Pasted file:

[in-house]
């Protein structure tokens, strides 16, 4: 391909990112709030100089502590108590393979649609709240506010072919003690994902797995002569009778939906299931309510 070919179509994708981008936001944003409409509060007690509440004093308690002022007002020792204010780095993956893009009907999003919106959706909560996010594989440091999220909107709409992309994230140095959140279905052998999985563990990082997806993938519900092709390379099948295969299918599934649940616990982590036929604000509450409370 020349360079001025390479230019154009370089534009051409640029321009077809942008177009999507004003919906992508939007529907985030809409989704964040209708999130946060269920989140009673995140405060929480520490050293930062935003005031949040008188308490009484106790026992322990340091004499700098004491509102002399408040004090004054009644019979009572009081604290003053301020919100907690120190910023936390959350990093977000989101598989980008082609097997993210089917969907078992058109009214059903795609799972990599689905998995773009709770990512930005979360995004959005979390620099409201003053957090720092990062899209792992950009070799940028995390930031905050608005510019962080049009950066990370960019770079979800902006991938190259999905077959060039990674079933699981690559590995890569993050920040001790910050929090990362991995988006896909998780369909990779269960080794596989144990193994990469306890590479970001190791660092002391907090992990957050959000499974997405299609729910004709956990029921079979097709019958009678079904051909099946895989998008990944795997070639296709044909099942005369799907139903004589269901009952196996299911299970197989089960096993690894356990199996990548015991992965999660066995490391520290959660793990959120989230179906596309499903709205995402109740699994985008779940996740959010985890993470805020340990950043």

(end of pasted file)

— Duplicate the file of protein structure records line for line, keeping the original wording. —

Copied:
[in-house]
């Protein structure tokens, strides 16, 4: 391909990112709030100089502590108590393979649609709240506010072919003690994902797995002569009778939906299931309510 070919179509994708981008936001944003409409509060007690509440004093308690002022007002020792204010780095993956893009009907999003919106959706909560996010594989440091999220909107709409992309994230140095959140279905052998999985563990990082997806993938519900092709390379099948295969299918599934649940616990982590036929604000509450409370 020349360079001025390479230019154009370089534009051409640029321009077809942008177009999507004003919906992508939007529907985030809409989704964040209708999130946060269920989140009673995140405060929480520490050293930062935003005031949040008188308490009484106790026992322990340091004499700098004491509102002399408040004090004054009644019979009572009081604290003053301020919100907690120190910023936390959350990093977000989101598989980008082609097997993210089917969907078992058109009214059903795609799972990599689905998995773009709770990512930005979360995004959005979390620099409201003053957090720092990062899209792992950009070799940028995390930031905050608005510019962080049009950066990370960019770079979800902006991938190259999905077959060039990674079933699981690559590995890569993050920040001790910050929090990362991995988006896909998780369909990779269960080794596989144990193994990469306890590479970001190791660092002391907090992990957050959000499974997405299609729910004709956990029921079979097709019958009678079904051909099946895989998008990944795997070639296709044909099942005369799907139903004589269901009952196996299911299970197989089960096993690894356990199996990548015991992965999660066995490391520290959660793990959120989230179906596309499903709205995402109740699994985008779940996740959010985890993470805020340990950043």